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A new survey by American Express, the Professional
Convention Management Association and travel marketing firm Ypartnership shows
that meeting planners are taking a turn into more positive territory, marked by
meetings attendance and budget growth, following budget cuts, cancellations,
declining attendance, bad publicity and faltering bookings that have beset the
meetings industry since late 2008.
The survey also shows some lingering effects of the
downturn, including ongoing cost-consciousness, a slow embrace of remote
meetings technologies and some remaining, though waning, issues with
perceptions of excess.
The survey, released in June and based on responses from 505
planners, about 56 percent from associations and 44 percent from corporations
or independent firms, is a study in contrasts with a nearly identical survey
unveiled a year earlier at the height of the downturn and a sign the meetings
industry is on its way to recovery.
"We're seeing cautious optimism," said PCMA
president and CEO Deborah Sexton. "It's not back to the early 2000s, and
whether or not it ever goes back to that is probably debatable. We still have
some bumps in the road ahead of us. We're figuring out as an industry how to
work in and around those bumps in the road."
Compared with 2009, the bumps this year are fewer, shallower
and more easily navigable, the study shows. Whereas 41 percent of more than 500
planners were coping with economy-prompted cancellations last year, only 6
percent said they expected to postpone or cancel meetings this year due to "current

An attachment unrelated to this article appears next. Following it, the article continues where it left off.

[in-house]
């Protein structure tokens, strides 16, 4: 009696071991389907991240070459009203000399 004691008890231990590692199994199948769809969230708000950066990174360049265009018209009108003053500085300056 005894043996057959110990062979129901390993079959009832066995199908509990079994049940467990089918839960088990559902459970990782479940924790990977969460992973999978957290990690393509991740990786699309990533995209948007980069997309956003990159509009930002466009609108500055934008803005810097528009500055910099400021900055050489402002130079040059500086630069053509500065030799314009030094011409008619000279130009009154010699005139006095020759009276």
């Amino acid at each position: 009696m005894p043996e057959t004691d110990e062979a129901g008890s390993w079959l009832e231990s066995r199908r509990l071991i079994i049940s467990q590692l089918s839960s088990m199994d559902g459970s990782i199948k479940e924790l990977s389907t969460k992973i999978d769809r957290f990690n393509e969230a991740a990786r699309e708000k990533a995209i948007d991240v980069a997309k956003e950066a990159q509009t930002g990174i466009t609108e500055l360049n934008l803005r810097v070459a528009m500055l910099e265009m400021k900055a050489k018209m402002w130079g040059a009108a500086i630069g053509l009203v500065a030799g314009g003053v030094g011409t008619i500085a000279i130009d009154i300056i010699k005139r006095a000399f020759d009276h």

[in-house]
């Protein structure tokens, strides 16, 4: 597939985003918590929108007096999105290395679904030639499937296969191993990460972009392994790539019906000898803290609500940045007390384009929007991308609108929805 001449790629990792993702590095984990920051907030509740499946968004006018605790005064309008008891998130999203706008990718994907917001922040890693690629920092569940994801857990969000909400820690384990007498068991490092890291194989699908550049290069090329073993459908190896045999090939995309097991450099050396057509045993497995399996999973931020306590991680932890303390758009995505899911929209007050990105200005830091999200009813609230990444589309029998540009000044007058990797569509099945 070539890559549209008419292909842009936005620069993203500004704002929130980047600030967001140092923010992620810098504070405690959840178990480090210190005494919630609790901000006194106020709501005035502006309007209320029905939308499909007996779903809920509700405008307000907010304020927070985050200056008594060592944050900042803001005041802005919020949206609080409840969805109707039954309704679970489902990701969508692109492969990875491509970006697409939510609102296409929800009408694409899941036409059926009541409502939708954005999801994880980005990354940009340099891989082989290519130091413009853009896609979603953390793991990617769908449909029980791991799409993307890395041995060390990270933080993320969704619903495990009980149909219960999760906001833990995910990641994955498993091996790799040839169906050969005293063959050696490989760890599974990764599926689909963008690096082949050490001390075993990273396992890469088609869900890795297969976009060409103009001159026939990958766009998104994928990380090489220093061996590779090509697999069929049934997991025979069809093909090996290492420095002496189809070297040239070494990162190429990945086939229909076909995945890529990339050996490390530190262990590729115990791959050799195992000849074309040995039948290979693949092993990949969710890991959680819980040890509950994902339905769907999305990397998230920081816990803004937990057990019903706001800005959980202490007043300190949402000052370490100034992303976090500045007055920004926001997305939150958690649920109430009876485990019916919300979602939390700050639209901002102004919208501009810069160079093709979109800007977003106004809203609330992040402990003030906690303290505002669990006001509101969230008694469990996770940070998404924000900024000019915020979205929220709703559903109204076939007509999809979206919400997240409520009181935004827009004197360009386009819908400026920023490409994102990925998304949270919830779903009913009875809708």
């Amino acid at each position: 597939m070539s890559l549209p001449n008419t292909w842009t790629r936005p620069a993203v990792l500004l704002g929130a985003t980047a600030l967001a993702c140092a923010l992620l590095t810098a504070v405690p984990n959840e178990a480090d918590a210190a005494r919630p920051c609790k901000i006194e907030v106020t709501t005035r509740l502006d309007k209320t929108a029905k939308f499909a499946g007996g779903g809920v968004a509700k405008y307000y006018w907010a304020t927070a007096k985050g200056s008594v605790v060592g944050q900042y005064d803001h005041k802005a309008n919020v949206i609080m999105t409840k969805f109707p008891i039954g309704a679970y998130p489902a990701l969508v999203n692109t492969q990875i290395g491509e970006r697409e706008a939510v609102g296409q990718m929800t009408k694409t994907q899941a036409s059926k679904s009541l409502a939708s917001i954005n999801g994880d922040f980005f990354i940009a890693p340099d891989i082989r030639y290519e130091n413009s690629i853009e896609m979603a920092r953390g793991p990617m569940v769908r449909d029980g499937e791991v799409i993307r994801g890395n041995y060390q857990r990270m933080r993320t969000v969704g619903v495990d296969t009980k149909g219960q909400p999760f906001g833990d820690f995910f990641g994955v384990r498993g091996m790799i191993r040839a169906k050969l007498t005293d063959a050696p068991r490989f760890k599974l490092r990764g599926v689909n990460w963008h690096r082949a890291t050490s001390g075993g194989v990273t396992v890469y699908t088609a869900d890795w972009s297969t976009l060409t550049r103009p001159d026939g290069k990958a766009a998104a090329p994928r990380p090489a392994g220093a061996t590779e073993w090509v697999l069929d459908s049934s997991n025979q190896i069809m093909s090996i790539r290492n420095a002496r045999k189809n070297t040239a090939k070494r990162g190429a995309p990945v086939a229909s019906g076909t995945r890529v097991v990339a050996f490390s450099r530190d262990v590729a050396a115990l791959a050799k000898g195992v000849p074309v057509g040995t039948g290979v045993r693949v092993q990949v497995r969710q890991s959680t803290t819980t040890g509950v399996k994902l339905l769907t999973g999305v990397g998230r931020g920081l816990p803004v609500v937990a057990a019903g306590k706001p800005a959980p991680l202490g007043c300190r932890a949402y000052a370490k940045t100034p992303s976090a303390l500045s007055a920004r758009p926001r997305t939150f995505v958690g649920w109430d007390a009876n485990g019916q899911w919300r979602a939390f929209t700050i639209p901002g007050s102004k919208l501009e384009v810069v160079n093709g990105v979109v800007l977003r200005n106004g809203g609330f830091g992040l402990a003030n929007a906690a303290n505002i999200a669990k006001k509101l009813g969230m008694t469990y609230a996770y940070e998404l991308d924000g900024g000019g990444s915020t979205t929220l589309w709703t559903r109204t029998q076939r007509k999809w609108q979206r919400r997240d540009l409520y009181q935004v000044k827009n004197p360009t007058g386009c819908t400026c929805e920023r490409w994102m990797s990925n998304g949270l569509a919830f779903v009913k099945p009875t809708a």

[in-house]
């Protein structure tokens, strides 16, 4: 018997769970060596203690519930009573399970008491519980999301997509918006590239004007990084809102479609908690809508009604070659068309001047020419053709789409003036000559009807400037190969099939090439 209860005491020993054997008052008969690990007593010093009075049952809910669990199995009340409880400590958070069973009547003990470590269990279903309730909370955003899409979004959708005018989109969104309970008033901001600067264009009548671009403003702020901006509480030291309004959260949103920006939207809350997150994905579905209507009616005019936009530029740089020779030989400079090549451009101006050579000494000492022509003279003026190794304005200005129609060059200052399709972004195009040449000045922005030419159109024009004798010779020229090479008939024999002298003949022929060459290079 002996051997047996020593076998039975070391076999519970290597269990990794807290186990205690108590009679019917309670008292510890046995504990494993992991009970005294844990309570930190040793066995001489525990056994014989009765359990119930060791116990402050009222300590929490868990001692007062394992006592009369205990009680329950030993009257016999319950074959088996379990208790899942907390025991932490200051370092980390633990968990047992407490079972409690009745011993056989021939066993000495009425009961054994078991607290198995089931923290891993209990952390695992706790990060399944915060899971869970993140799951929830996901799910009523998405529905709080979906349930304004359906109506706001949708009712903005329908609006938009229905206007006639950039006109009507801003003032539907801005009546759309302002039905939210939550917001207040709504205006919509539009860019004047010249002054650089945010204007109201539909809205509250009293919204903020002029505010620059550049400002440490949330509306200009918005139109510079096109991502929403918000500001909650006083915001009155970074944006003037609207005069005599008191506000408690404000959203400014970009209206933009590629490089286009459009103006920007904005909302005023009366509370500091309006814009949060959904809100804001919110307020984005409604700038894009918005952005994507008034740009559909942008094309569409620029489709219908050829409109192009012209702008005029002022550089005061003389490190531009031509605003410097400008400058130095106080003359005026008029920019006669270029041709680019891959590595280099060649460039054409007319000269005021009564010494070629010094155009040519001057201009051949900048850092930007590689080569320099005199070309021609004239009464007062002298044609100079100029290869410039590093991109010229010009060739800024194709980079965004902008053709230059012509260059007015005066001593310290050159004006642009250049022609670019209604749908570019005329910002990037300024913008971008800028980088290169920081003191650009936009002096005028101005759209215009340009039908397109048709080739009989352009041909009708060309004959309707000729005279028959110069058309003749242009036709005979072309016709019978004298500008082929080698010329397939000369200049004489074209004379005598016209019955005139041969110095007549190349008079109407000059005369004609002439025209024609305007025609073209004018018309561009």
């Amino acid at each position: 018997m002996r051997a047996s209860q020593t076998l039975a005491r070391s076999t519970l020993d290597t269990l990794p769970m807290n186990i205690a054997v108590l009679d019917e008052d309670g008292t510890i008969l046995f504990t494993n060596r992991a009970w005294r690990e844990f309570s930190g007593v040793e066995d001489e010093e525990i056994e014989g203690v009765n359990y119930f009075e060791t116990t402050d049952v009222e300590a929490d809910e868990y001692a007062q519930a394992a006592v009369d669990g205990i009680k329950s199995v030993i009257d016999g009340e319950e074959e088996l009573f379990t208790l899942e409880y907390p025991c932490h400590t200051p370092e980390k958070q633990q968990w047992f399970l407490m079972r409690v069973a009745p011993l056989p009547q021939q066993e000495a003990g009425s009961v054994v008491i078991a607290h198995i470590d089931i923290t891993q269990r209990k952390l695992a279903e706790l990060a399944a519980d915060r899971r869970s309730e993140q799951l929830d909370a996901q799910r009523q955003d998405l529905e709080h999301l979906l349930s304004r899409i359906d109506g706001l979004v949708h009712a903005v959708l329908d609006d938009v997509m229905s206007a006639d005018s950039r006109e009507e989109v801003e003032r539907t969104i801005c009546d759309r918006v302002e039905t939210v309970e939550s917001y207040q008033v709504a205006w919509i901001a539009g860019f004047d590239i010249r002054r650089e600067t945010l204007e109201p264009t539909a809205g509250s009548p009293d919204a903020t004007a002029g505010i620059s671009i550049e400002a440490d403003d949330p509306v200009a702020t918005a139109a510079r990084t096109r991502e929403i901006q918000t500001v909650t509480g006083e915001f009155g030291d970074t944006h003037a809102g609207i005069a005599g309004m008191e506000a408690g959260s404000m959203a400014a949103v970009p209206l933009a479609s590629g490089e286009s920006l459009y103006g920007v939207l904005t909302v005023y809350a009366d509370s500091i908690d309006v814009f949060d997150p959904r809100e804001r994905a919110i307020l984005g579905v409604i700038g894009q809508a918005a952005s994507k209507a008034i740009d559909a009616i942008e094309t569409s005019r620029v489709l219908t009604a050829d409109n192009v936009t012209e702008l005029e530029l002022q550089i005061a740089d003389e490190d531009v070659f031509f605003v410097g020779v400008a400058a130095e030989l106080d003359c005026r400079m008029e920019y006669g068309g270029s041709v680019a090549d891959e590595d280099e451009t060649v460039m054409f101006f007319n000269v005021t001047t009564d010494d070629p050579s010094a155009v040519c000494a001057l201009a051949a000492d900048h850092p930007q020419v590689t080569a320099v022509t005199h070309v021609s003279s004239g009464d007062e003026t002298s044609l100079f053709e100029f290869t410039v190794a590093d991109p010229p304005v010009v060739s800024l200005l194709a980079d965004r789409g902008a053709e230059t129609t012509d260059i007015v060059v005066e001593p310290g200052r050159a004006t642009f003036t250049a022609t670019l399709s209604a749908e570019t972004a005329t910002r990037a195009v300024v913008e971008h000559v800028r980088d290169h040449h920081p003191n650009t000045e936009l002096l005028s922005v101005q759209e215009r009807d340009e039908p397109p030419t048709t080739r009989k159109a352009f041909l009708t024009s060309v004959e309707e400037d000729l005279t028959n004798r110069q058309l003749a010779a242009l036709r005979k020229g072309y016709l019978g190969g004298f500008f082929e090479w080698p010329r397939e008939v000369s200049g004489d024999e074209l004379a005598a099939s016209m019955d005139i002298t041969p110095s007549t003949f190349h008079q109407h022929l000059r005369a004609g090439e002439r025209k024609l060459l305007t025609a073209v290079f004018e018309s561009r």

economic conditions." Last year, only 9 percent of respondents expected
the number of meetings to grow in 2009, while this year 25 percent see the
number of meetings growing. One-quarter of the respondents see their budgets
for off-site meetings increasing this year, compared with the only 8 percent
that saw similar growth in 2009.
Though full-on recovery and a resumption of the growth
halted in 2008 remains to be seen, Sexton and others said the trend line is
moving in the right direction, where 2010 is expected to be better than 2009,
and 2011 better yet.
Ypartnership chairman and CEO Peter Yesawich, at the PCMA
Education Conference in Montreal in June, said, "We have the wind at our
back. Not only are the numbers rising, but they're rising at a greater rate 12
months down the line," he said. Versus 2009, planners expect attendance to
rise a net 23 percent this year and 38 percent in 2011, the survey found.
"What is coming back fastest is demand from the
corporate market," Yesawich said, noting that 43 percent of corporate
planers will increase the number of bookings next year, compared with 21
percent of association planners. "That was the first to drop, it dropped
the farthest and, as it turns out, it's the first to come back. As you can see
here, it's coming back with a vengeance."
Meanwhile, the reduction in cancellations this year and next
is saving planners a significant amount on penalties, as respondents on average
expect to pay only $7,600 in cancellation fees for meetings booked in 2010 and
$3,500 for meetings booked next year. "A year ago, the typical
professional planner in America was prepared to pay over $81,000 in cancellation
fees to get out of contracts," Yesawich said, but new figures represent "a
remarkable shift in their opinion."
Though the worst of the downturn may be over, attitudes and
practices established during the recession would continue to linger, he said,
noting "a degree of conservatism that prevails on the part of professional
planners in America still."
This story originally
appeared in the August 9, 2010, edition of Business Travel News.